The UK economy is likely to grow at a slower pace in 2013 due to weak economic developments in eurozone and elsewhere though the country is expected to avoid a triple-dip recession, says the Confederation of British Industry.
According to the CBI forecast, the economy is expected to grow 1 percent in 2013 slightly lower than the previous forecast of 1.4 percent. The business body warned of external risks which could restrict Britain's expansion in business investments and exports.
"Looking ahead, external risks to the outlook in the eurozone and further afield are likely to keep growth at home and abroad in check," said John Clidland, director-general of CBI.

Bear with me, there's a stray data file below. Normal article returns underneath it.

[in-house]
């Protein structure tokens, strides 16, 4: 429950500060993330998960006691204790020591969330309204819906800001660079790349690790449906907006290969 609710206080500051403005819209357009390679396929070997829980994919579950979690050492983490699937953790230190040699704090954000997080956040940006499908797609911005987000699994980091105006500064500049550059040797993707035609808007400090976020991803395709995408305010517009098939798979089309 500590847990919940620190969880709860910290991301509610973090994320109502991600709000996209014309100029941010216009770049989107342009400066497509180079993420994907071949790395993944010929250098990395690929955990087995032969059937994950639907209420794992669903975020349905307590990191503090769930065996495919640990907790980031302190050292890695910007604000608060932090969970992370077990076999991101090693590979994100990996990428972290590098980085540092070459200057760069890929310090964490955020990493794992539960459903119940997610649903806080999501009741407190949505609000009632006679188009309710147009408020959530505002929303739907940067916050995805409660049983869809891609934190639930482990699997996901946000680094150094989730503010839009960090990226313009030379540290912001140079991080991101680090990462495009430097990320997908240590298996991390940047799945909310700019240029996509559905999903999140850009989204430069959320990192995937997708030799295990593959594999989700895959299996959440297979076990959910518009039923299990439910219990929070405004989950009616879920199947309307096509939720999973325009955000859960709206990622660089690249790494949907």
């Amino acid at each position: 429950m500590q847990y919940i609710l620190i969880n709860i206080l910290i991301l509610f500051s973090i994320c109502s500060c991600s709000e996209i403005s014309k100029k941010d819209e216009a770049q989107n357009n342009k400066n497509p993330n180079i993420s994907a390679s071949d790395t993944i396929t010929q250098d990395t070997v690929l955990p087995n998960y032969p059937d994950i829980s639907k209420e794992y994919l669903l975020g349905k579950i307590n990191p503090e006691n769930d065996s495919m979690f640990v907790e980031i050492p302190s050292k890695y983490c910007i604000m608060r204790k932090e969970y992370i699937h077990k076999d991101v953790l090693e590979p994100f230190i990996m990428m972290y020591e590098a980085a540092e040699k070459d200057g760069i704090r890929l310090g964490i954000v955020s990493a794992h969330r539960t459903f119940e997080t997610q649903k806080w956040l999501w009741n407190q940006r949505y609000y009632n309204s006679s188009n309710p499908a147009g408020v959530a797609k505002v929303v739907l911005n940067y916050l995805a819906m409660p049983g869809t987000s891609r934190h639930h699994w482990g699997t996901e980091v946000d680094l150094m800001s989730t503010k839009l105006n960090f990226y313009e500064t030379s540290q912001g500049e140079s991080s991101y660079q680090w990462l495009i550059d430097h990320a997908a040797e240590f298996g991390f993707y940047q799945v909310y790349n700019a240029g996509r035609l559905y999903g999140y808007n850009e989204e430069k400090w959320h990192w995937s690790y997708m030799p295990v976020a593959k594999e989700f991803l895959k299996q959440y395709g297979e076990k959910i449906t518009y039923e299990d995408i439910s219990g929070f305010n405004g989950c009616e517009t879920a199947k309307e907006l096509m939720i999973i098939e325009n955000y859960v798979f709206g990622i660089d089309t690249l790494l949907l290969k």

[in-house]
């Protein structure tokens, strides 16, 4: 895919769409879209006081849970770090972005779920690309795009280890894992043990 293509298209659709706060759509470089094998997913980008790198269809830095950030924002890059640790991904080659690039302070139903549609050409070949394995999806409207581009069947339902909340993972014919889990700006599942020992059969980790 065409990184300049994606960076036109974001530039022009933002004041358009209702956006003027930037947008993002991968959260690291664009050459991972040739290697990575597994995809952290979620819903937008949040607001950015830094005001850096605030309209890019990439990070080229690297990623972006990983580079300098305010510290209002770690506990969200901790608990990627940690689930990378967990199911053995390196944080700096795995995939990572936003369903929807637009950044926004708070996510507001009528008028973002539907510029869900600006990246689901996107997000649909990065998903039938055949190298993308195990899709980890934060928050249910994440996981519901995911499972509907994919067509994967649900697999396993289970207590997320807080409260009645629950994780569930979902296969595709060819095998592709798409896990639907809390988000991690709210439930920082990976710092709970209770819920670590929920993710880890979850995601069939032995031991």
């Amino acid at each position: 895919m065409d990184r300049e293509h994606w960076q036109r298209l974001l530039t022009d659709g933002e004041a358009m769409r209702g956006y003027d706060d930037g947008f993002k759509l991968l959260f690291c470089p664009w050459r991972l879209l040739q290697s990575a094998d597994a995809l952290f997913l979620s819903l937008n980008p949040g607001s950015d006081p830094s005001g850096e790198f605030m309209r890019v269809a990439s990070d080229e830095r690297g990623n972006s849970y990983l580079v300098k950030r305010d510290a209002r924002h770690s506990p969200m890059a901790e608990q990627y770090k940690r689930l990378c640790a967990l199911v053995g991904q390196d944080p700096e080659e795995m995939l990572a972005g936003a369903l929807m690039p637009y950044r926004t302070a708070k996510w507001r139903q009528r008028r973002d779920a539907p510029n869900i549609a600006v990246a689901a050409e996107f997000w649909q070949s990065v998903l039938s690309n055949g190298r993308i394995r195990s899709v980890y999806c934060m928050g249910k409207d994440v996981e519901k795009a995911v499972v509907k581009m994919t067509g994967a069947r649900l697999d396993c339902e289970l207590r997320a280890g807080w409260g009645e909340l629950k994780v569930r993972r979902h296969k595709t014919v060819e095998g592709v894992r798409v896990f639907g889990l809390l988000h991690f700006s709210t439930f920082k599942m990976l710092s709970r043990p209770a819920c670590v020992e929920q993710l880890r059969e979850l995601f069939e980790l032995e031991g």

However, CBI expects positive growth for the first quarter at 0.3 percent and the growth to stay between 0.3-0.4 percent for the rest of the year.
"We are beginning to see the return of organic growth, with clear signs that firms offering the right products into the right markets are growing sales and expanding.
"Recent business surveys also give grounds for cautious optimism about our forward prospects."
The CBI expects the growth rate of 2 percent for 2014 and the quarter-on quarter growth rate to be modest at around 0.5-0.6 percent.
The CBI is expecting the inflation to edge higher in the first half of the year but will fall back in the second half and will be close to the Bank of England's target of 2 percent throughout 2014. According to the latest data released by the Office of the National Statistics, inflation remained unchanged at 2.7 percent for the fourth consecutive month in January.
It expects unemployment rate to remain at 7.8 percent and is unlikely to change in the forecast period. It expects household consumption growth of 1.1 percent this year considering the weak growth in household spending power and unemployment.